Can a Banksy get legal protection?
Council planners are meeting to decide whether to protect a Banksy on the side of a house in Cheltenham. But should a piece of vandalism be protected by law?
The work of art, known as Spy Booth, appeared on the side of a Grade II listed Georgian terraced house last April.
Locals have campaigned to save the piece, after it was vandalised, and a London art dealer and the building's owner announced they wanted to remove it and sell it.
But it could now be protected if council planners grant retrospective listed building consent for alterations to the building. It would mean further permission would be needed should any alterations be proposed, or if somebody wanted to remove it.
So can, and should, an act of vandalism be protected? Actually it's not as unusual as you might think.
According to English Heritage, graffiti has never been given listed protection in its own right, although it can be found on buildings which have been designated for other reasons.
"Some of this is historic in its nature, such as that found at Carlisle Castle," said spokeswoman Debbie Hickman.
The graffiti in question can be found in the castle's keep. It features finely carved pictures and symbols and dates to about 1480.
Some buildings with exceptional artwork are listed, but generally these feature artwork which was part of the original design, such as the mural at the Three Tuns pub in Coventry, which was created in 1966.
"Very exceptionally things which are less than 30 years old can be listed, but only if they are of the highest significance and would be listed at Grade II* or I.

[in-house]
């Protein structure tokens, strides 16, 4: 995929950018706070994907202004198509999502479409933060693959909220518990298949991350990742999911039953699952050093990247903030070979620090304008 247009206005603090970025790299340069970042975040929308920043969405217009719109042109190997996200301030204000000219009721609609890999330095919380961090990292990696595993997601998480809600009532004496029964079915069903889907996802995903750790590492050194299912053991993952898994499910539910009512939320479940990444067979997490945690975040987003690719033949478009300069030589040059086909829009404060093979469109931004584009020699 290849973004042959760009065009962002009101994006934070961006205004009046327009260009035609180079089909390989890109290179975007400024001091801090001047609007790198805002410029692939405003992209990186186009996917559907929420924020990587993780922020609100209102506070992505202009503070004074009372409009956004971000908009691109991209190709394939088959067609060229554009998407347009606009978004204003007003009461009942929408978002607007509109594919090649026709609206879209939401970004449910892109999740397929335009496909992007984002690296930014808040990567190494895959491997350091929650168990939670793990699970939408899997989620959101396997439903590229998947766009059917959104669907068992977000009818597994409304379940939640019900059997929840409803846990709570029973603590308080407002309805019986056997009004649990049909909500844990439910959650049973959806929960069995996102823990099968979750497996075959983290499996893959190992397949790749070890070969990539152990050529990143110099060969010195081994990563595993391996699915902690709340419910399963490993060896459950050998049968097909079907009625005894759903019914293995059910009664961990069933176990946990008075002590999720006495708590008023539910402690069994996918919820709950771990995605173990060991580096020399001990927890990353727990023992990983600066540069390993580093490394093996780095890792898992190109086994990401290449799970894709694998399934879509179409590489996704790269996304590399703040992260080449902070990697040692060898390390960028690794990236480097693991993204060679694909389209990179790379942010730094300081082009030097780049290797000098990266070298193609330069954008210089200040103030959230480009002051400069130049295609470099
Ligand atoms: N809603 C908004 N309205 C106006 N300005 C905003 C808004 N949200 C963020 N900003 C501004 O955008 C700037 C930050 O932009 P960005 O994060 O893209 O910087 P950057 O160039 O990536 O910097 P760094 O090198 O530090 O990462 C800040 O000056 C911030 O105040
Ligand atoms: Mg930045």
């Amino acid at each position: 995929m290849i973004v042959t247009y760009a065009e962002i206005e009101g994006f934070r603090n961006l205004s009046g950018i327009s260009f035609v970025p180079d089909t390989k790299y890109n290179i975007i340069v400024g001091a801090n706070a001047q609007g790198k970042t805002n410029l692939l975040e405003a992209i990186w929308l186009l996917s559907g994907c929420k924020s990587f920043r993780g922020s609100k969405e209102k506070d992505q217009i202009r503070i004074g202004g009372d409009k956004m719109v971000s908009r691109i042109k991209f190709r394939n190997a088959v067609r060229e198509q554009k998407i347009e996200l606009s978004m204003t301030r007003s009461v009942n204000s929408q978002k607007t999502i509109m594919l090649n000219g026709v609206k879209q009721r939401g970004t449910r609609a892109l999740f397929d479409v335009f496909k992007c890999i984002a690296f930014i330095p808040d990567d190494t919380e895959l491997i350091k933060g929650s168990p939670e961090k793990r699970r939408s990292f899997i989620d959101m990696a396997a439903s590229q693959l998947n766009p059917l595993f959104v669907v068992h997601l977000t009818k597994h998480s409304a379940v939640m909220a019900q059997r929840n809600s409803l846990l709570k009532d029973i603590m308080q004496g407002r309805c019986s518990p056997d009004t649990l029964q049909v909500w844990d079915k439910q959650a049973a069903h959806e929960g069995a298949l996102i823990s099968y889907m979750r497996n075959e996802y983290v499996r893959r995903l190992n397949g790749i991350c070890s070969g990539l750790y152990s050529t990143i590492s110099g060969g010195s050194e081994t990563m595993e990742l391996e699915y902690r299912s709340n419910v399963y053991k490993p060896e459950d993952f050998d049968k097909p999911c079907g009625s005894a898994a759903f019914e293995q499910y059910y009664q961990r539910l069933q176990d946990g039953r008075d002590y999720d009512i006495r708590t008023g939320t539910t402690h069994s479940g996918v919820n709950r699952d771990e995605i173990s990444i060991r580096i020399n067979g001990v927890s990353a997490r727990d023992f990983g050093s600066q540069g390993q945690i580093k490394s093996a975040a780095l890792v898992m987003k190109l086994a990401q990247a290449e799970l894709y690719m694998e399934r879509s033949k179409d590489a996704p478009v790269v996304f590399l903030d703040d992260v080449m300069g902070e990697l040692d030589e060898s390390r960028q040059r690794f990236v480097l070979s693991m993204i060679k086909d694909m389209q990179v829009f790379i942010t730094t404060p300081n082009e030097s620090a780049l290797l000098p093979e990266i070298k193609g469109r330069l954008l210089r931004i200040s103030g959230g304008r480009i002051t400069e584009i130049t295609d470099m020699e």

"There doesn't appear to be any recent examples of this," said Ms Hickman.
John Webster, who is a solicitor specialising in planning law, said the idea of granting retrospective planning consent for the Cheltenham Banksy was "quite intriguing".
"You've got something that is already listed and it has got graffiti on it. Five or 10 years ago it would have been painted over or cleaned off," he says.
"They're being quite innovative in putting this application forward and by asking to amend the listing description to include the Banksy.
"To say this is an authorised alteration made to a listed building that we now want to keep, I think legally it's very clever."
Mr Webster said the next step would be the most difficult one.
"I'd imagine that they would receive consent but then have to board the artwork back up again until they come up with a solution to preserve it.
"Do you put glass up around it? Do you build some sort of conservatory around it?"
He said people had put up transparent coverings over Banksys to try to protect them, but it had not always been successful.
"There's an example in Melbourne in Australia, but someone poured paint between the gaps between the wall and the plastic.
"These things can encourage an adverse reaction if you're not careful, which should be borne in mind by those trying to preserve them."